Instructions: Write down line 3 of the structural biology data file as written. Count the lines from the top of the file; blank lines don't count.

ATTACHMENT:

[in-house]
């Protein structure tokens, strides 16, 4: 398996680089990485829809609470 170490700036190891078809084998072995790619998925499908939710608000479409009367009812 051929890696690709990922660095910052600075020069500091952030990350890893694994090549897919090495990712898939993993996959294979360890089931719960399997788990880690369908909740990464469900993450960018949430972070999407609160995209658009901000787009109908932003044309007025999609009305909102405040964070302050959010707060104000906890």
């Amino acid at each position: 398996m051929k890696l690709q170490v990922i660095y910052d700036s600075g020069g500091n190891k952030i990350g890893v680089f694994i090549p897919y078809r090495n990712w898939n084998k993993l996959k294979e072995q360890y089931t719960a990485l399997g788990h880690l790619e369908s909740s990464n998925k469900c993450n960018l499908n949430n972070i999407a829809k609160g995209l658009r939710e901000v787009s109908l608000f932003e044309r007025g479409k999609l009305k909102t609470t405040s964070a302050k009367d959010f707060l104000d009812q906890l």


């Amino acid at each position: 398996m051929k890696l690709q170490v990922i660095y910052d700036s600075g020069g500091n190891k952030i990350g890893v680089f694994i090549p897919y078809r090495n990712w898939n084998k993993l996959k294979e072995q360890y089931t719960a990485l399997g788990h880690l790619e369908s909740s990464n998925k469900c993450n960018l499908n949430n972070i999407a829809k609160g995209l658009r939710e901000v787009s109908l608000f932003e044309r007025g479409k999609l009305k909102t609470t405040s964070a302050k009367d959010f707060l104000d009812q906890l």